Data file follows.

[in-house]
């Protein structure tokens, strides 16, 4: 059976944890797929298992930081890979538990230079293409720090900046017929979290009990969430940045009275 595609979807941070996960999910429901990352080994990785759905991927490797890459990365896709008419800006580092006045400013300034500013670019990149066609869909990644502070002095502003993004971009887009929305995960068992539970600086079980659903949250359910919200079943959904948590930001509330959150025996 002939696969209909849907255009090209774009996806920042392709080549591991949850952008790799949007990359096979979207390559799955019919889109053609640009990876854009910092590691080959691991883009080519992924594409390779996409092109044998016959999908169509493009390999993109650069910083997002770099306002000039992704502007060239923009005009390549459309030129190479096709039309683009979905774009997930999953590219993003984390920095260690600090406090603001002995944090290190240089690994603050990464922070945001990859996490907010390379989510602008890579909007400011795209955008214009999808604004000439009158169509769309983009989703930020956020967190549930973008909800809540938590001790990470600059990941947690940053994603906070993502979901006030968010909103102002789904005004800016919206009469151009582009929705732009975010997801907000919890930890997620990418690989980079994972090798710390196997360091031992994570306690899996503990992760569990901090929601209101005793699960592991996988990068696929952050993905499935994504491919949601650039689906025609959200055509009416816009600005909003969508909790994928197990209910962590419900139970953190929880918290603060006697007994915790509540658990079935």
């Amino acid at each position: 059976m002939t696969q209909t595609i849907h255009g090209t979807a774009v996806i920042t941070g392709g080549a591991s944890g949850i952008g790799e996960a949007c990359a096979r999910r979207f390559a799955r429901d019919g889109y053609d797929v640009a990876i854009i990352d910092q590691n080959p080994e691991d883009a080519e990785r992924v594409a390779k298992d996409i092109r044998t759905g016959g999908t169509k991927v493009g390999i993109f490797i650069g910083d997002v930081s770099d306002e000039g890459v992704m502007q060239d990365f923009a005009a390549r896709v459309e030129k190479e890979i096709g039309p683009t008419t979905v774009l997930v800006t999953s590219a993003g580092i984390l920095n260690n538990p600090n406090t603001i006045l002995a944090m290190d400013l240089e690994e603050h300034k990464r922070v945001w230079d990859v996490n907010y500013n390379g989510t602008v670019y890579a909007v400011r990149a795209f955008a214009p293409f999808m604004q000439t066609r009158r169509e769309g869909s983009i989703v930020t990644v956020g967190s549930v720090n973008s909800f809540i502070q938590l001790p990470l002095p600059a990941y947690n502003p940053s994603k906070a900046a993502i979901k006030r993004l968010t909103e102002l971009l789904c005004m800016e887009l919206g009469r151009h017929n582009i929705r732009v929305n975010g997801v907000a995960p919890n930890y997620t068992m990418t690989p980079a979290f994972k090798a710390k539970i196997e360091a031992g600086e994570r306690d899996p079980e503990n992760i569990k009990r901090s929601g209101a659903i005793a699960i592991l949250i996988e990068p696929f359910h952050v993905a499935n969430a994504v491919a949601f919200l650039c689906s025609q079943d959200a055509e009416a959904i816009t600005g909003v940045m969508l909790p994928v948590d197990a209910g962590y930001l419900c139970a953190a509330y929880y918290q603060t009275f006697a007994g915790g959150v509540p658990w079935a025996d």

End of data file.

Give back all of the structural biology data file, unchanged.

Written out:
[in-house]
């Protein structure tokens, strides 16, 4: 059976944890797929298992930081890979538990230079293409720090900046017929979290009990969430940045009275 595609979807941070996960999910429901990352080994990785759905991927490797890459990365896709008419800006580092006045400013300034500013670019990149066609869909990644502070002095502003993004971009887009929305995960068992539970600086079980659903949250359910919200079943959904948590930001509330959150025996 002939696969209909849907255009090209774009996806920042392709080549591991949850952008790799949007990359096979979207390559799955019919889109053609640009990876854009910092590691080959691991883009080519992924594409390779996409092109044998016959999908169509493009390999993109650069910083997002770099306002000039992704502007060239923009005009390549459309030129190479096709039309683009979905774009997930999953590219993003984390920095260690600090406090603001002995944090290190240089690994603050990464922070945001990859996490907010390379989510602008890579909007400011795209955008214009999808604004000439009158169509769309983009989703930020956020967190549930973008909800809540938590001790990470600059990941947690940053994603906070993502979901006030968010909103102002789904005004800016919206009469151009582009929705732009975010997801907000919890930890997620990418690989980079994972090798710390196997360091031992994570306690899996503990992760569990901090929601209101005793699960592991996988990068696929952050993905499935994504491919949601650039689906025609959200055509009416816009600005909003969508909790994928197990209910962590419900139970953190929880918290603060006697007994915790509540658990079935």
């Amino acid at each position: 059976m002939t696969q209909t595609i849907h255009g090209t979807a774009v996806i920042t941070g392709g080549a591991s944890g949850i952008g790799e996960a949007c990359a096979r999910r979207f390559a799955r429901d019919g889109y053609d797929v640009a990876i854009i990352d910092q590691n080959p080994e691991d883009a080519e990785r992924v594409a390779k298992d996409i092109r044998t759905g016959g999908t169509k991927v493009g390999i993109f490797i650069g910083d997002v930081s770099d306002e000039g890459v992704m502007q060239d990365f923009a005009a390549r896709v459309e030129k190479e890979i096709g039309p683009t008419t979905v774009l997930v800006t999953s590219a993003g580092i984390l920095n260690n538990p600090n406090t603001i006045l002995a944090m290190d400013l240089e690994e603050h300034k990464r922070v945001w230079d990859v996490n907010y500013n390379g989510t602008v670019y890579a909007v400011r990149a795209f955008a214009p293409f999808m604004q000439t066609r009158r169509e769309g869909s983009i989703v930020t990644v956020g967190s549930v720090n973008s909800f809540i502070q938590l001790p990470l002095p600059a990941y947690n502003p940053s994603k906070a900046a993502i979901k006030r993004l968010t909103e102002l971009l789904c005004m800016e887009l919206g009469r151009h017929n582009i929705r732009v929305n975010g997801v907000a995960p919890n930890y997620t068992m990418t690989p980079a979290f994972k090798a710390k539970i196997e360091a031992g600086e994570r306690d899996p079980e503990n992760i569990k009990r901090s929601g209101a659903i005793a699960i592991l949250i996988e990068p696929f359910h952050v993905a499935n969430a994504v491919a949601f919200l650039c689906s025609q079943d959200a055509e009416a959904i816009t600005g909003v940045m969508l909790p994928v948590d197990a209910g962590y930001l419900c139970a953190a509330y929880y918290q603060t009275f006697a007994g915790g959150v509540p658990w079935a025996d």